Live (Nov. 7th, 2009)
Starlite Room - Edmonton, Alberta
It had been far too long since a good ska show came to Edmonton so when The Mad Caddies announced their return to the Starlite Room it was greeted with eager anticipation; and the evening did not disappoint.
Adding a keyboard player to the band, The Mad Caddies expanded to a seven piece and had the whole crowd eating out of their hands in no time. Fights broke out, bottles were smashed over people’s heads, people pushed, moshed and skanked all night long. It was chaos, it was a release, it was unbelievably fun and the Mad Caddies orchestrated every minute of it all. The lights dimmed red during the slower, reggae tunes like Drinking For 11, My Last Breathe and the extended instrumental around the halfway point. The pit exploded during Leavin’, Road Rash, Contraband and Silence. Pirates celebrated duringWeird Beard (literally, there were half a dozen people decked out in full pirate costumes) and Monkeys, yeah, people went crazy.
The band rarely took any time to talk, other than to dedicate a song to syphilis or to compare people who throw stuff at bands to people who put roofies into girls’ drinks, and instead ripped through songs for over an hour an a half. Every minute was packed with punk rock, ska and reggae as the sold out crowd pulsated and moved with the steady rhythms all night long – even the security guards found themselves in the pit, skanking alongside everyone else.
It was a night to remember, full of jubilant dancing that left most people covered a nice layer of sweat; other bands try to have control of a crowd like they did through fancy gimmicks or overly exaggerated stage presence but The Caddies were real and the honesty seeped through with every passing minute. Ska may be dying out a little bit, but last night it was alive and well in Edmonton and as long as The Mad Caddies are around, it will never truly die. We just gotta hope it’s not over a year until the next ska show comes to town.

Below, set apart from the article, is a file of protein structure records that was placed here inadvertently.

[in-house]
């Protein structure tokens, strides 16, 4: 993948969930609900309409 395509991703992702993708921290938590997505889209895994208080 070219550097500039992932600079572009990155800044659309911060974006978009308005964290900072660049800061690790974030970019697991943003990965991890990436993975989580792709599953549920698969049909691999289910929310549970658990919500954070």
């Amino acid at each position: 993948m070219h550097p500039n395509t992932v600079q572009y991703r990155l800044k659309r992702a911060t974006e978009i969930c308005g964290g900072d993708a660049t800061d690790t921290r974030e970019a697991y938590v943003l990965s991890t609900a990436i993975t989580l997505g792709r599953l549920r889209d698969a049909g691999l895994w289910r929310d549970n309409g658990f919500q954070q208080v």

Oh, and ending with a slightly edited All Canadian Badass? Pure genius.
As for the opening acts, The Blame-Its turned out to be one of the best unknown opening acts of the year playing some straight forward pop-punk in the vein of Screeching Weasel meets NOFX. Fast, catchy, some comical dance moves and a bass player that acted like Theo from Gob, The Blame-Its didn’t win over everybody but they did win me over, check them out if you get the chance.
The Johnstones, in contrast, did win over most of the crowd; sadly it was mostly for the wrong reasons. Putting a lot of effort into their show, The Johnstones packed their forty-five minute set with as many gimmicks as they possibly could – from additional lights shining their logo onto the opening curtain to capes made from old towels, The Johnstones goofed off their entire set. It was funny, they were energetic and captivating but the sound was a little off – mainly in the vocals which were placed way too low in the mix and barely audible. While entertaining, The Johnstones were ultimately forgettable, particularly when you take in the fact that The Mad Caddies destroyed it afterwards.